Patel added that the Progressly team will “allow us to play a bigger role in how Box customers digitize and automate business processes.”

The terms of the acquisition were not disclosed.

New data science platforms aim to be workflow, collaboration hubs

An emerging class of data science platforms that provide collaboration and workflow management capabilities is gaining more attention from both users and vendors — most recently Oracle, which is buying its way into the market.

Oracle’s acquisition of startup DataScience.com puts more major-vendor muscle behind the workbench-style platforms, which give data science teams a collaborative environment for developing, deploying and documenting analytical models. IBM is already in with its Data Science Experience platform, informally known as DSX. Other vendors include Domino Data Lab and Cloudera, which last week detailed plans for a new release of its Cloudera Data Science Workbench (CDSW) software this summer.

These technologies are a subcategory of data science platforms overall. They aren’t analytics tools; they’re hubs that data scientists can use to build predictive and machine learning models in a shared and managed space — instead of doing so on their own laptops, without a central location to coordinate workflows and maintain models. Typically, they’re aimed at teams with 10 to 20 data scientists and up.

The workbenches began appearing in 2014, but it’s only over the past year or so that they matured into products suitable for mainstream users. Even now, the market is still developing. Domino and Cloudera wouldn’t disclose the number of customers they have for their technologies; in a March interview, DataScience.com CEO Ian Swanson said only that its namesake platform has “dozens” of users.

A new way to work with data science volunteers

Ruben van der Dussen, ThornRuben van der Dussen

Thorn, a nonprofit group that fights child sex trafficking and pornography, deployed Domino’s software in early 2017. The San Francisco-based organization only has one full-time data scientist, but it taps volunteers to do analytics work that helps law enforcement agencies identify and find trafficking victims. About 20 outside data scientists are often involved at a time — a number that swells to 100 or so during hackathons that Thorn holds, said Ruben van der Dussen, director of its Innovation Lab.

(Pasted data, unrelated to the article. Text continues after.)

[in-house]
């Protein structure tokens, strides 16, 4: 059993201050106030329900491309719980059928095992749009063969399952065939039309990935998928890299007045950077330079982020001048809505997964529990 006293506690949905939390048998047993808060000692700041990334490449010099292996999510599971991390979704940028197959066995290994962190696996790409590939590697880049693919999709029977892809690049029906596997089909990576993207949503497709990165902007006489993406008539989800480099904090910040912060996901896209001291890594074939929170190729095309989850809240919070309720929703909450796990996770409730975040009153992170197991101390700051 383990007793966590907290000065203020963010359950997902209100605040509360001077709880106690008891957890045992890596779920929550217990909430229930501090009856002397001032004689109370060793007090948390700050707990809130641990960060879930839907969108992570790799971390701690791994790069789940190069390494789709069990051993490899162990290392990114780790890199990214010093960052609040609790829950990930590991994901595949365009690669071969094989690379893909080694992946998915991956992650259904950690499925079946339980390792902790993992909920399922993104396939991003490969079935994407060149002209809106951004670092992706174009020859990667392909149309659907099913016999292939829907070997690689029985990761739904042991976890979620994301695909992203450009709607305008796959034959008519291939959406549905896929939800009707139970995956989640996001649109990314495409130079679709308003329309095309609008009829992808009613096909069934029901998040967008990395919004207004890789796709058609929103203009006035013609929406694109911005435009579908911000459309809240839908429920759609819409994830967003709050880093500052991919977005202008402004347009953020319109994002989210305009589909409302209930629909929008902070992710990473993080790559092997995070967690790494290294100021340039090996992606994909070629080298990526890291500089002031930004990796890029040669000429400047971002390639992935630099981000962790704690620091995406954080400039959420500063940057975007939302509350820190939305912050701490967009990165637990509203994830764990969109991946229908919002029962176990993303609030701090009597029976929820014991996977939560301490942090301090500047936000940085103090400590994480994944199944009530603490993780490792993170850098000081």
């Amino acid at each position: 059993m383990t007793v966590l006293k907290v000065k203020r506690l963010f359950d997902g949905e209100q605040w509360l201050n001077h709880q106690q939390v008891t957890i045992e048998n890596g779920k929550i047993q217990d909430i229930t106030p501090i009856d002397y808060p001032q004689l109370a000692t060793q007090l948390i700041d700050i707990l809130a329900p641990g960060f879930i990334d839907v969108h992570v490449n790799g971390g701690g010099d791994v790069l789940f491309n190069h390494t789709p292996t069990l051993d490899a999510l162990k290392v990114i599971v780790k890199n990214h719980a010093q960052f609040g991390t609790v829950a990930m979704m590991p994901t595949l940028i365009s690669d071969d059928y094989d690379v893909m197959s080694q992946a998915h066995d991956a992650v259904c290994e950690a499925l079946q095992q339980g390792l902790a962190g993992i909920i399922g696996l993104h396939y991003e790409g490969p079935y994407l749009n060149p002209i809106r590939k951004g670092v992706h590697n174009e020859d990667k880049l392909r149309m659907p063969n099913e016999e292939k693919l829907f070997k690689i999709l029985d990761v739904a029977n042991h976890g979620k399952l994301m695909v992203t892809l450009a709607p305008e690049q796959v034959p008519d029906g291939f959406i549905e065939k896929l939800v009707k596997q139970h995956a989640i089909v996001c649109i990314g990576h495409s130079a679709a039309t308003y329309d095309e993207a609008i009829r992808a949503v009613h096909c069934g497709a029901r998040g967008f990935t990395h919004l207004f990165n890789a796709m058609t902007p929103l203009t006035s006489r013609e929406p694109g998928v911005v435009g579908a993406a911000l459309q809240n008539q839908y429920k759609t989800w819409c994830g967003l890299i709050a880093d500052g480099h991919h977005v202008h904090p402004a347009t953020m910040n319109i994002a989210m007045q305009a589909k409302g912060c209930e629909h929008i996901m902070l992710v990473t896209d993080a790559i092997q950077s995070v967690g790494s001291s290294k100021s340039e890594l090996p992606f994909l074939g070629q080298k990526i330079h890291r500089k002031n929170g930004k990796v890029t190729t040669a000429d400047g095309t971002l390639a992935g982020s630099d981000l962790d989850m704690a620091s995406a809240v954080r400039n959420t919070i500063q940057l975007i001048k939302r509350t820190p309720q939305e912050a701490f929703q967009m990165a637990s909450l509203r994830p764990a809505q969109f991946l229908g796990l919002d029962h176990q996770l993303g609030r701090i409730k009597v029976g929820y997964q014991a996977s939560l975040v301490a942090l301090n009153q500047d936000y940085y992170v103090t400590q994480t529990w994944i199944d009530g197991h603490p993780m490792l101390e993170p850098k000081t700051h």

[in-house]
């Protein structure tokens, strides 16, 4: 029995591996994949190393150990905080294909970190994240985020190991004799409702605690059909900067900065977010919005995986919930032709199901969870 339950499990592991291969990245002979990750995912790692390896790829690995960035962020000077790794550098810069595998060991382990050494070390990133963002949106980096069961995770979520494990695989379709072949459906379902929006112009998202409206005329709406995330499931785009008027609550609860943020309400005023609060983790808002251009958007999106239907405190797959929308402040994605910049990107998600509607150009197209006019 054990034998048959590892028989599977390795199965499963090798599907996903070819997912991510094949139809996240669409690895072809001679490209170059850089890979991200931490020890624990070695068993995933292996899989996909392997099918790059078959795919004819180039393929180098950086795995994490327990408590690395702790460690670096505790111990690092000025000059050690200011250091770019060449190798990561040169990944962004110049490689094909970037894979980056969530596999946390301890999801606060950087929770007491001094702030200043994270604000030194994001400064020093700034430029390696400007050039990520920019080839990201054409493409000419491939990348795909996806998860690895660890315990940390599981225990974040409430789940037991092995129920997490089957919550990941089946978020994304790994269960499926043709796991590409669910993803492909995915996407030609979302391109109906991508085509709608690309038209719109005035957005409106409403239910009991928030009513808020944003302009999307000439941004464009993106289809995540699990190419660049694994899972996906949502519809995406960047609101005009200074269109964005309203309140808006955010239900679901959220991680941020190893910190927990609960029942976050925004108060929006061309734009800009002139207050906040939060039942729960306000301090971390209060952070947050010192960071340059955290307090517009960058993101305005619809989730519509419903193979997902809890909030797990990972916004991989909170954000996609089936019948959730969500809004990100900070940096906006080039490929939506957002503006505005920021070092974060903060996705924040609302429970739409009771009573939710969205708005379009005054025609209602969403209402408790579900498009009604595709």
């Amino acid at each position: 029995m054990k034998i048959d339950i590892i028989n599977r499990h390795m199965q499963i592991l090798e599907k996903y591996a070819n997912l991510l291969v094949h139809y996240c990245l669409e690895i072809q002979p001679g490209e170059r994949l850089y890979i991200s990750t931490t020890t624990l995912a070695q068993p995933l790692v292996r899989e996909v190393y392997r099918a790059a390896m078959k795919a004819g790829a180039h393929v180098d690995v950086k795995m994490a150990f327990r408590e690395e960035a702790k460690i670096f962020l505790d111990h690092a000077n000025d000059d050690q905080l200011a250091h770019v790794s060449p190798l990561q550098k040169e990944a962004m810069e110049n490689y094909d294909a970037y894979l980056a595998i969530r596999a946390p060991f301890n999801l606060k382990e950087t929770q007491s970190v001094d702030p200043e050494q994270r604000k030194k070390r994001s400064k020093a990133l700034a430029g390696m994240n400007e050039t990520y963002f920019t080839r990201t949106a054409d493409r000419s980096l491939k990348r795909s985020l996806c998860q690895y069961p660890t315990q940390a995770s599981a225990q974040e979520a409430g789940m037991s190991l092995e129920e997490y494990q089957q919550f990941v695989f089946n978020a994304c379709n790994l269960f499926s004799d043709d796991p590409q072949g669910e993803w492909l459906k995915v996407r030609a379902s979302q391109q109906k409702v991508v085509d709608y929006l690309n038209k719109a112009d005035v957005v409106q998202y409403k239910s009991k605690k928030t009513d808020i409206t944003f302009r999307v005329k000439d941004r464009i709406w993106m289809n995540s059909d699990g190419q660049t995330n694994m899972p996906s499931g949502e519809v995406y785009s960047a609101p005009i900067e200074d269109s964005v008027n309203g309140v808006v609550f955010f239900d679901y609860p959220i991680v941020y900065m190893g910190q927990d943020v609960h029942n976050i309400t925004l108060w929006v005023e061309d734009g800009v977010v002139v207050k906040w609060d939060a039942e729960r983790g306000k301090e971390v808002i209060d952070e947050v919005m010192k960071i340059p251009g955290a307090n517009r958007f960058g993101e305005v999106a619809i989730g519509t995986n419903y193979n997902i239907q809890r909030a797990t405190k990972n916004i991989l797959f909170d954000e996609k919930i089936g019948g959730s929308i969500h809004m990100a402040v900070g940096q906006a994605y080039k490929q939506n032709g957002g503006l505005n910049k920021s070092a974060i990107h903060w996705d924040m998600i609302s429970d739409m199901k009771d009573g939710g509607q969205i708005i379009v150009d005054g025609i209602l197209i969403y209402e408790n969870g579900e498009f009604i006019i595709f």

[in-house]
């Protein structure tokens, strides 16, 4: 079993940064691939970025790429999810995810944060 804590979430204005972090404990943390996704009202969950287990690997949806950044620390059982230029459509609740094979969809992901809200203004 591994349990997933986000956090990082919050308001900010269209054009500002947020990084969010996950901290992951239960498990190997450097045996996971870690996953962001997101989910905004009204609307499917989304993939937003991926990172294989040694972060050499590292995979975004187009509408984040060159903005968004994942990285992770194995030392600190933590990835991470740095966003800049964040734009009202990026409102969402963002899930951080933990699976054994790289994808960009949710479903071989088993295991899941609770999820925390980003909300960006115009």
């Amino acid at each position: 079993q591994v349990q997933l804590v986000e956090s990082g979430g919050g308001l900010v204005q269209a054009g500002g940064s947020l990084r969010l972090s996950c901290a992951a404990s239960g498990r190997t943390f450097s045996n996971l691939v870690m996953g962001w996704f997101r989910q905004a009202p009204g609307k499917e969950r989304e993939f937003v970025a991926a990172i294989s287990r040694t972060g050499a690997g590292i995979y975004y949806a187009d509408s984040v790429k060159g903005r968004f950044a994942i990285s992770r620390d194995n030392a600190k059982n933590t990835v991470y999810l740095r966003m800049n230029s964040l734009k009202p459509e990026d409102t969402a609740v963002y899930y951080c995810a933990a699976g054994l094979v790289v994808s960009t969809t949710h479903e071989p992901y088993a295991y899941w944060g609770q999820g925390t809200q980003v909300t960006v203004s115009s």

That makes this sort of data science platform a good fit for the group, he said. Before, the engineers on his team had to create separate computing instances on the Amazon Elastic Compute Cloud (EC2) for volunteers and set them up to log in from their own systems. With Domino, the engineers put Docker containers on Thorn’s EC2 environment, with embedded Jupyter Notebooks that the data scientists access via the web. That lets them start analyzing data faster and frees up time for the engineers to spend on more productive tasks, van der Dussen said.

He added that data security and access privileges are also easier to manage now — an important consideration, given the sensitive nature of the images, ads and other online data that Thorn analyzes with a variety of machine learning and deep learning models, including ones based on natural language processing and computer vision algorithms.

Thorn develops and trains the analytical models within the Domino platform and uses it to maintain different versions of the Jupyter Notebooks, so the work done by data scientists is documented for other volunteers to pick up on. In addition, multiple people working together on a project can collaborate through the platform. The group uses tools like Slack for direct communication, “but Domino makes it really easy to share a Notebook and for people to comment on it,” van der Dussen said.